I don't think most people need a warning label to tell them something has more than 5 ingredients or that something is unhealthy. Obviously a cupcake is not the better choice compared to an apple. If people want to eat something they will eat it. I think it's not the end of the world if one eats a cupcake one day. - 4/20/2011   9:01:16 AM
  • JASTAMPER11
    61
    Warnings and taxes have done nothing for smoking and drinking. Soda is not the problem. People cook at home as well, so are you going to tax bacon and short ribs and bbq sauce? People also don't exercise, are we going to tax the couch? - 4/20/2011   8:22:01 AM
  • 60
    I would prefer to still be allowed some freedom. I really don't think we can or should try to legislate people's eating habits. Enough is enough.
    Martha - 4/20/2011   8:15:15 AM
  • 59
    So many good comments... I don't have much to add except to say that if I want a cupcake I'll eat it - tax or no, warning label or no. It's my decision and ultimately it's up to me to take responsibility for that decision. I don't expect the government to save me from myself. I do like some of the comments others have made about POSITIVE reinforcement by rewarding those for making good choices (e.g. employers who are financially rewarding employees for losing a certain amount of weight, tax credits for exercise equipment, gym memberships and/or weight loss programs). We give tax credits on washers, dryers and other home improvements that are "Energy Efficient" so why not give equal incentives to people trying to live healthy lives? I still think our country, in some areas, is more re-active than pro-active. Let's worry more about prevention and then we won't need to worry so much later about the effects of it. Insurance will cover gastric bypass surgery ONCE you get morbidly obese, but where was that insurance coverage for weight loss and nutrition classes to keep you from getting there in the first place? As some have stated, fresh foods are still looked at as more expensive than the junk food that's so easy and cheap to acquire. Maybe we as a country should look into investing more heavily in our farmers who can make produce cheaper and more abundant. - 4/20/2011   8:13:58 AM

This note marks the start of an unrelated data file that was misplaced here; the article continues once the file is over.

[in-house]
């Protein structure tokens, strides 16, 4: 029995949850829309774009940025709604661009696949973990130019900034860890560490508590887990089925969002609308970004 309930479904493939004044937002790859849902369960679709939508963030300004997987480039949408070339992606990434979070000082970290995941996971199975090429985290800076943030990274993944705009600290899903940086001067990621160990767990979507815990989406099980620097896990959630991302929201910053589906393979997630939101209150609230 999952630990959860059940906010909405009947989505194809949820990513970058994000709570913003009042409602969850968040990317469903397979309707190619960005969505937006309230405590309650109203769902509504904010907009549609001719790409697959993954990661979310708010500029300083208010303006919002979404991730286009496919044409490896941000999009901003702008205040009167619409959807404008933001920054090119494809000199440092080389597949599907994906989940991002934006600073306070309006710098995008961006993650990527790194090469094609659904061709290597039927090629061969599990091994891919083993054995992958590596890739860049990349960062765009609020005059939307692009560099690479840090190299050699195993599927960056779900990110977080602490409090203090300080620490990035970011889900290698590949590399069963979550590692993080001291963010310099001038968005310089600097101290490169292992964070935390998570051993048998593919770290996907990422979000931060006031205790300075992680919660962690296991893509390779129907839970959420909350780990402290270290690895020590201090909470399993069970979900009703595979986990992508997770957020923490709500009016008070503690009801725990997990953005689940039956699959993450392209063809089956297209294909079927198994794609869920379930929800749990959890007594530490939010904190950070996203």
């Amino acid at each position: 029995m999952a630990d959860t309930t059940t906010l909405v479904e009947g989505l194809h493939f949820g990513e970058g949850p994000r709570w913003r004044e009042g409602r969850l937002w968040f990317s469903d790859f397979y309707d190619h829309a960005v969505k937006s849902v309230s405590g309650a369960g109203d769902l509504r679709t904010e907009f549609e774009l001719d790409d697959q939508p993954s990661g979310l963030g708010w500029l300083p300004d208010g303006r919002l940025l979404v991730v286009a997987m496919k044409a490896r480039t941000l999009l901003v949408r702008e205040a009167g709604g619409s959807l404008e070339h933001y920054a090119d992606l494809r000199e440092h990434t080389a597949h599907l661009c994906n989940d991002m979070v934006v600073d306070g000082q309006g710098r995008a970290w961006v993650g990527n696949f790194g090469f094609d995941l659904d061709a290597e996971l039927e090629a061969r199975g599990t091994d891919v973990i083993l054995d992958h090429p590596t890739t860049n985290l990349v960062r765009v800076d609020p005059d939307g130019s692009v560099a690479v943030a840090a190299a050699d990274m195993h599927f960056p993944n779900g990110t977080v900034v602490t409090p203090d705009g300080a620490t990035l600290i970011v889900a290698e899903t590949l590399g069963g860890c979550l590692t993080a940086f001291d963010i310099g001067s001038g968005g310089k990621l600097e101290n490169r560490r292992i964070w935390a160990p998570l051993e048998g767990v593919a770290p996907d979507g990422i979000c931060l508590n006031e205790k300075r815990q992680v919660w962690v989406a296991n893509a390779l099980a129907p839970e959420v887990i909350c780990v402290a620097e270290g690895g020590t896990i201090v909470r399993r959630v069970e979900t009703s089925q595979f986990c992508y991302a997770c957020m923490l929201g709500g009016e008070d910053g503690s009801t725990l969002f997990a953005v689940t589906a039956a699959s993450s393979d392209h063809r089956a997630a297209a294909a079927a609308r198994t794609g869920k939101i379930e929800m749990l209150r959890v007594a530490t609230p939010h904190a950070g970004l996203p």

• 2DIETORNOT2DIET
    58
    just what we need more goverment control and more taxes - 4/20/2011   8:13:43 AM
  • 57